This method of rotating products can make your skin care routine feel complicated, but it doesn’t have to be. You can still use a simple three-step routine; just swap your products on designated nights. Stick with a schedule so that you don’t have to think about it. It takes a while to build the habit, but with a little practice, you’ll have it. And your skin will thank you for it later!

 

 

Are You Missing Out?

anti agin skin careSomeone asked me a great question today. She was concerned that treating her rosacea was getting in the way of treating her fine lines and wrinkles. When I tell people to target their concerns, I mean that you need to address what you’d like to change about your skin, but what I really mean is that you need to treat what is actually happening with your skin.

First, let’s take a broad view of how the skin ages. It’s more complicated than skin care companies make it seem. We’ll keep it simple for this purpose. Skin cells divide in the base layer and rise to the surface, flattening and essentially dying as they go. We exfoliate the top layers off, which sends a message to the bottom layers to divide more often. As we age, the DNA of these cells starts to become damaged, and the skin cells replicate the damaged DNA. The key to anti-aging comes in when we look at the reasons why the DNA becomes damaged in the first the place. And the answer to this question is inflammation.

Inflammation is one of those words that we hear all the time. Famous doctors like Dr. Perricone, Dr. Weil, and Dr. Oz talk about it all the time. But it’s a word that gets thrown around so much that most of us don’t think about it much more. Something claims to be anti-inflammatory, and it sounds great. If inflammation is bad, obviously anti-inflammatories are good. But if we think about it for a second, just in relation to the skin, inflammation prevents the cells from replicating the way they are supposed to. Take this one step further, and we see that long-term, inflammation can lead to lots of damaged DNA replicating itself over and over. Chronic, systemic inflammation is the root of almost all aging.

My theory is always that taking care of your skin the way it needs to be taken care of is always the best anti-aging. Skin issues such as rosacea, eczema, and acne are all the result of inflammation. So if inflammation causes aging, reducing inflammation is itself anti-aging. Maintaining skin health is the best way to prevent wrinkles because you allow the skin to heal and protect itself.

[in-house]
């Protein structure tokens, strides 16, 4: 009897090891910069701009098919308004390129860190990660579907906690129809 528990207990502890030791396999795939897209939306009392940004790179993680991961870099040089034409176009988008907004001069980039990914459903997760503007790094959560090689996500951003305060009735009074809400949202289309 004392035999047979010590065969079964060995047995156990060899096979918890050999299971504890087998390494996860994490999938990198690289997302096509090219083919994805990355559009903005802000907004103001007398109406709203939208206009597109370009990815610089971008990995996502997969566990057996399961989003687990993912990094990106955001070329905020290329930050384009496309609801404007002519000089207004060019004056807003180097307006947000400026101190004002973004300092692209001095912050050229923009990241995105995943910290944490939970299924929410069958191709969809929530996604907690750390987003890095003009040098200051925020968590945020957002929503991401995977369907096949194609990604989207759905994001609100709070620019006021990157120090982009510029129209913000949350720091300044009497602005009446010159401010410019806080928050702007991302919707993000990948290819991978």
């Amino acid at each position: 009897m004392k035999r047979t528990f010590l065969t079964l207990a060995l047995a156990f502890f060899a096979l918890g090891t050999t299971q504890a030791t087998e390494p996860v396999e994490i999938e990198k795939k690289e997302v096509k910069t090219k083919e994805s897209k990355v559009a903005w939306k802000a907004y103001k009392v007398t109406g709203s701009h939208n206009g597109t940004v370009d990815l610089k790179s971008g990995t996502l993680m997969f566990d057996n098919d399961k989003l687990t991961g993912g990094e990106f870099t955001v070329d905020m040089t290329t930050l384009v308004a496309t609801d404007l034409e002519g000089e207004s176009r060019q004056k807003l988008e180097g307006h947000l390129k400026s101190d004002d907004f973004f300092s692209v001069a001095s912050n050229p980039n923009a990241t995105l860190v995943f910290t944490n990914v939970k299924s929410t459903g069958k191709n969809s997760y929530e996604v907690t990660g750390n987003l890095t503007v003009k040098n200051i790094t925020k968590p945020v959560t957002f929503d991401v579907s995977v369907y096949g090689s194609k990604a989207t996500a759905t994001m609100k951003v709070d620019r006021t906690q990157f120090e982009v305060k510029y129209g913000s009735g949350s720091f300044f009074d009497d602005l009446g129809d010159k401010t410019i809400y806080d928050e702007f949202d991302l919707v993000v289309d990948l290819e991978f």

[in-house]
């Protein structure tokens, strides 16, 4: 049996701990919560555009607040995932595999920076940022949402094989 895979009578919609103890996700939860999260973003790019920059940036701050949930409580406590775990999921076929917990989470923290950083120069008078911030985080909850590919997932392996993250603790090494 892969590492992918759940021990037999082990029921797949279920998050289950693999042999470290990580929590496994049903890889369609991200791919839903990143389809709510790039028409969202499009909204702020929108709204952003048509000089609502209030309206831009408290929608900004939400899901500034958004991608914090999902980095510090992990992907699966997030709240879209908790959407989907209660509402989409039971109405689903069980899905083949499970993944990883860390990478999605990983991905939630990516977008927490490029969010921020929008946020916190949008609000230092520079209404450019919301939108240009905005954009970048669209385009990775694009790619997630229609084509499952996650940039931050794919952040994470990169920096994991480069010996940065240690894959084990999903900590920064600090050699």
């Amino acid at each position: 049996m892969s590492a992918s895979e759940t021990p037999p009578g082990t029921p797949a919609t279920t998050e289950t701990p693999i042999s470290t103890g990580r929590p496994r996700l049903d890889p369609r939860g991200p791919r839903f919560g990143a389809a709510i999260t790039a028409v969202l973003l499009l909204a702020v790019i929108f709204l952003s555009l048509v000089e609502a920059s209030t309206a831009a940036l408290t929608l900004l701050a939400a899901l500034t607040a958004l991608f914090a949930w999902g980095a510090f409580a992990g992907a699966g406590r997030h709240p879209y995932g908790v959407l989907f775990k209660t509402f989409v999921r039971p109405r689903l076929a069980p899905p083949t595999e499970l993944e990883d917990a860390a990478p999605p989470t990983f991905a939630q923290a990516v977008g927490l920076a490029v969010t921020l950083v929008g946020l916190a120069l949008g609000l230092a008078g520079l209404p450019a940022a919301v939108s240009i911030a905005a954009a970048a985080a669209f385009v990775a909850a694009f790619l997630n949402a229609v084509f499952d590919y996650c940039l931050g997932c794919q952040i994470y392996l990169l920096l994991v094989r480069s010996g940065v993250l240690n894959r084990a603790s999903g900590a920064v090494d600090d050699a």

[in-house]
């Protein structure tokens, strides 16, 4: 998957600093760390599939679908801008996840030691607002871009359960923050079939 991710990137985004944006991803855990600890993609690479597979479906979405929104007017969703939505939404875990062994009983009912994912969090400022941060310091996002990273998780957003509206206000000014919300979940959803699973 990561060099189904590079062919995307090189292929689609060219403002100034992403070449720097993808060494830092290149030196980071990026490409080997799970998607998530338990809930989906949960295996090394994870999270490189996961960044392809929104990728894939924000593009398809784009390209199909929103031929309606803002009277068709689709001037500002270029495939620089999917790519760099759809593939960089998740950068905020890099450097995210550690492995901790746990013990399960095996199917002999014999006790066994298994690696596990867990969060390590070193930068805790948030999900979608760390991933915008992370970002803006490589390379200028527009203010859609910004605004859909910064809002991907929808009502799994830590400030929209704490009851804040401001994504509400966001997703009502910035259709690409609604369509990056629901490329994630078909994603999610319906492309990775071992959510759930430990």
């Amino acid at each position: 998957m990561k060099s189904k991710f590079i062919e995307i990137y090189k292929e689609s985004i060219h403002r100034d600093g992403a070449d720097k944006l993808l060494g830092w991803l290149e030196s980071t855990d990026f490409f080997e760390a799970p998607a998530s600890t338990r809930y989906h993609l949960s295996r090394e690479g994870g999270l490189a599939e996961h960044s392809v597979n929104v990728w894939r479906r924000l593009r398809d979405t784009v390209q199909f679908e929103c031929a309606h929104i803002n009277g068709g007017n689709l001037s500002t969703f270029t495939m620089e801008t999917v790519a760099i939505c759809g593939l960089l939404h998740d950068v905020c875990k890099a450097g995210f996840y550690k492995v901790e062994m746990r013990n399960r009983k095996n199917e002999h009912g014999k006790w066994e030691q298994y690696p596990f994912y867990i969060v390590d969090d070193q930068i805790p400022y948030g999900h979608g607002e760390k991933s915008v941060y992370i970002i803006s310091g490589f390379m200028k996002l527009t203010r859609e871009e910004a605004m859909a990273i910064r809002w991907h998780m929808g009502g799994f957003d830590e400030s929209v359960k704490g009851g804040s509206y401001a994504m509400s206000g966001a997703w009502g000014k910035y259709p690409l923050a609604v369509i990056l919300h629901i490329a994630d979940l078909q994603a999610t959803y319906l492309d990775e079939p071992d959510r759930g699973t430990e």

The Anti-Aging Myth

I feel like I’ve heard it all when it comes to anti-aging. It’s often my clients’ number one concern, even if they’re just 25. I’ve seen every manner of claim from skincare products and marketing companies. But, in my opinion, most anti-aging products miss the mark…and not because they make claims that may or may not be true.

There are many factors that contribute to a more “seasoned” appearance. In my mind, many of these concerns are often overlooked when people shop for an anti-aging product. If you don’t address all of the factors that make you look older than your age (or, maybe just not younger than your age), you will still look older!

Texture

The texture of your skin is the number one reason that people look older to my esthetic eye. It’s the first thing I notice when I assess a client’s skin. Does the texture appear rough? Uneven? The good news is that this is the easiest problem to fix! Look for an exfoliating mask with glycolic or lactic acid that you can use 2-3 times per week, or a serum with the same ingredients, but in a lower percentage that you can use daily. Another option, depending on the extent of the texture and other concerns, may be retinoic acid. Retin-A can only be prescribed by your dermatologist, so be sure to use it according to his or her direction. Retinol is a lower percentage of the same ingredient and can be found over-the-counter. Retinoic acid can often cause irritation, so be sure to minimize your usage if you experience redness, flaking, or sensitivity.

Pigmentation

Ah, the concern that is near and dear to my own heart! People often think my freckles are cute, but to me, they are merging together into large brown spots and muddling my complexion. Research has shown that people will guess that someone who has uneven color to their skin is older than someone who has more fine lines! With this tidbit of information, I feel that every single person of every single color should have some form of pigment control in their arsenal, starting the minute that you begin a skincare routine. This can come in the form of a vitamin C serum (look for ascorbic acid or tetrahexadecyl ascorbate- my favorite form) or in a botanical brightener (try ingredients like arbutin, mulberry extract, or bearberry extract, to name a few). If pigmentation is already a concern for you, use one of each!

Ruddiness

Ruddiness is diffuse redness that is always present. This is often a sign of advanced sun damage, and often comes coupled with pigmentation. Here, look for anti-inflammatory ingredients like vitamin C (yes, again), aloe, green or white tea, and azulene. Make sure that your routine is gentle, using enzyme peels instead of scrubs, which can aggravate redness.

The true secret to having better, younger looking skin is targeting your routine to address specific concerns. Anti-aging products cover a broad range of concerns, so try targeting your concern with a serum and hopefully you will see better results. Fine lines may not be your biggest worry!